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A Wild Frontier In West Kendall

Miami Herald

Southwest 132nd Avenue was on the edge of Miami in 1972, when Marily Reyes and her husband Frank moved into their new home just south of Bird Road. Their view across the narrow avenue was elephant grass for six long years.

“One day … it was a panther leaning against my door and I couldn’t go out,” Reyes said. “I called the police. They told me to call Game and Water and they said, ‘Aw, they don’t — unless they feel cornered — they’re not going to attack you.’ … ‘Yeah, I’m trying to open my door. I’m going to have to push them and they’re going to feel cornered.’ … So I sat there. It was the most-majestic thing to watch that panther.”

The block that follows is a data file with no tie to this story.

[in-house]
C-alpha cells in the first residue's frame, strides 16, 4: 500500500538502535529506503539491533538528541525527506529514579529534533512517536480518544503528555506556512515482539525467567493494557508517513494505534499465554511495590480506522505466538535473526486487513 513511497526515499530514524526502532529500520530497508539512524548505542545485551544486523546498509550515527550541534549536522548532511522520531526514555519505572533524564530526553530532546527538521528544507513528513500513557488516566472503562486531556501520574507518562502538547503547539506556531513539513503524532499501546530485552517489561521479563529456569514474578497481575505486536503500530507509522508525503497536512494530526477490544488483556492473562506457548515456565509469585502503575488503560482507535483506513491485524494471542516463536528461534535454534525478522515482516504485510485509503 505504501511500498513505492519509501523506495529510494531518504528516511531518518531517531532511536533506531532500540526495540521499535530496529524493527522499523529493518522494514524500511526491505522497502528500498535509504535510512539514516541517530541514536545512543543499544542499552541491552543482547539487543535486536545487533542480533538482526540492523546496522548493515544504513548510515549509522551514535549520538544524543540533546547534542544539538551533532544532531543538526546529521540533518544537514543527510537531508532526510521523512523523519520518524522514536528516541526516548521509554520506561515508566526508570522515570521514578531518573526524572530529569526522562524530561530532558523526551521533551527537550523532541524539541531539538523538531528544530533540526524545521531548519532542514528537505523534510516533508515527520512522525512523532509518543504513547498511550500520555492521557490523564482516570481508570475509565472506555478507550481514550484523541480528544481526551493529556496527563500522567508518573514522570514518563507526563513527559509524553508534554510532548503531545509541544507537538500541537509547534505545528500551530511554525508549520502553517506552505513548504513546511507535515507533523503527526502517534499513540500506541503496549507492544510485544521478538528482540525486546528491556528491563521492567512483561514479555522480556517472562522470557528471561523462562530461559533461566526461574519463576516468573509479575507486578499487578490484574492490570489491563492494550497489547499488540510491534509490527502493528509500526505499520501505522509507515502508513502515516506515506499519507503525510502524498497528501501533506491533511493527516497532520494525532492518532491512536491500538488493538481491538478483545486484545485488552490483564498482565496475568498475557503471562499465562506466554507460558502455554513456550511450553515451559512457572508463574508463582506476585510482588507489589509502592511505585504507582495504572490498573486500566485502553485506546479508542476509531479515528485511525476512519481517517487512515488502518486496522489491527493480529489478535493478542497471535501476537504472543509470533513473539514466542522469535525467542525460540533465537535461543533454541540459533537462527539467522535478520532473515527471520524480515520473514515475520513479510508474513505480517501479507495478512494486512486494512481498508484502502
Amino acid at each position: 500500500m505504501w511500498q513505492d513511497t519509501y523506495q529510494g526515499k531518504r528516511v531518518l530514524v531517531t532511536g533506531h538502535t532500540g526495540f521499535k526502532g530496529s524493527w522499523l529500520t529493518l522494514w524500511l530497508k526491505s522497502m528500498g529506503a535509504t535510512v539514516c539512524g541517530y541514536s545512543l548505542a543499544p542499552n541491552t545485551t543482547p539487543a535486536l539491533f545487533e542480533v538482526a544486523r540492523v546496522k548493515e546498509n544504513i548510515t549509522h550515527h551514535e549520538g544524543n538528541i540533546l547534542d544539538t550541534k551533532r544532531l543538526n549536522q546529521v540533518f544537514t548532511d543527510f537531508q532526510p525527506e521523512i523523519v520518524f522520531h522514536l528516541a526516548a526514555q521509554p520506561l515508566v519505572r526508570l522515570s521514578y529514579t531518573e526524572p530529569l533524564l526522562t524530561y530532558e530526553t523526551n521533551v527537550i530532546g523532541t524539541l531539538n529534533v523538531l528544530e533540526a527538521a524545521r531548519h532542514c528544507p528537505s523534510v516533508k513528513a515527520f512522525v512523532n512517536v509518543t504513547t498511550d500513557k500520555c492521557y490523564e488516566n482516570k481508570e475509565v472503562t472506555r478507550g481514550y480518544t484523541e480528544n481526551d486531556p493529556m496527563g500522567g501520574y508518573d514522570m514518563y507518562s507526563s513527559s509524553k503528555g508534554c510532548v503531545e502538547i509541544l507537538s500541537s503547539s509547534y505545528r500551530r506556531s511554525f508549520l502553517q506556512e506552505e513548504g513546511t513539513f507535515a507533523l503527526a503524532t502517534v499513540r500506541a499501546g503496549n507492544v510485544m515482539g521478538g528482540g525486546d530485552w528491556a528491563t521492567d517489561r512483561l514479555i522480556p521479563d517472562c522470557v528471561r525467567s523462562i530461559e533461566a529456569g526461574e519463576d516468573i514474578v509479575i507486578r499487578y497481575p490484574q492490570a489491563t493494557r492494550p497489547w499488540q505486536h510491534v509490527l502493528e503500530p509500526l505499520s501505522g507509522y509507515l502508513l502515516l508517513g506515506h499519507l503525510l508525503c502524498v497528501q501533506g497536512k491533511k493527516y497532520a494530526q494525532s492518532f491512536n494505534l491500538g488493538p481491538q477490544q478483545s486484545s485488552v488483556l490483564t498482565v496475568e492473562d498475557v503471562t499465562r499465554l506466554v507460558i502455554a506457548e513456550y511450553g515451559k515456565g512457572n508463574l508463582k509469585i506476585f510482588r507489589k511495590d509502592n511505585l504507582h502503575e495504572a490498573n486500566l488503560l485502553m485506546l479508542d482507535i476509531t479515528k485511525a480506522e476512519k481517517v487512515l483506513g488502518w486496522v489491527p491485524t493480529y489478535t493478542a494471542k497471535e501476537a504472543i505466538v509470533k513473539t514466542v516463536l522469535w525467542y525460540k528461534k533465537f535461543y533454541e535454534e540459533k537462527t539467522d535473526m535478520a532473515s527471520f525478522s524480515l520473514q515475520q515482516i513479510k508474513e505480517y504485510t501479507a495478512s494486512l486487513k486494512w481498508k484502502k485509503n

Today the Reyes home is surrounded by miles of suburban developments pockmarked by a Super Target and a Walmart. Yet wild birds still come to visit, and manatees swim in the drainage canal behind the Reyes’ fruit-filled backyard.

Miami Stories is a project by WLRN, the Miami Herald, el Nuevo Herald and HistoryMiami. For more of Marily’s experiences growing up in Miami, click here.

To share your story, click here.

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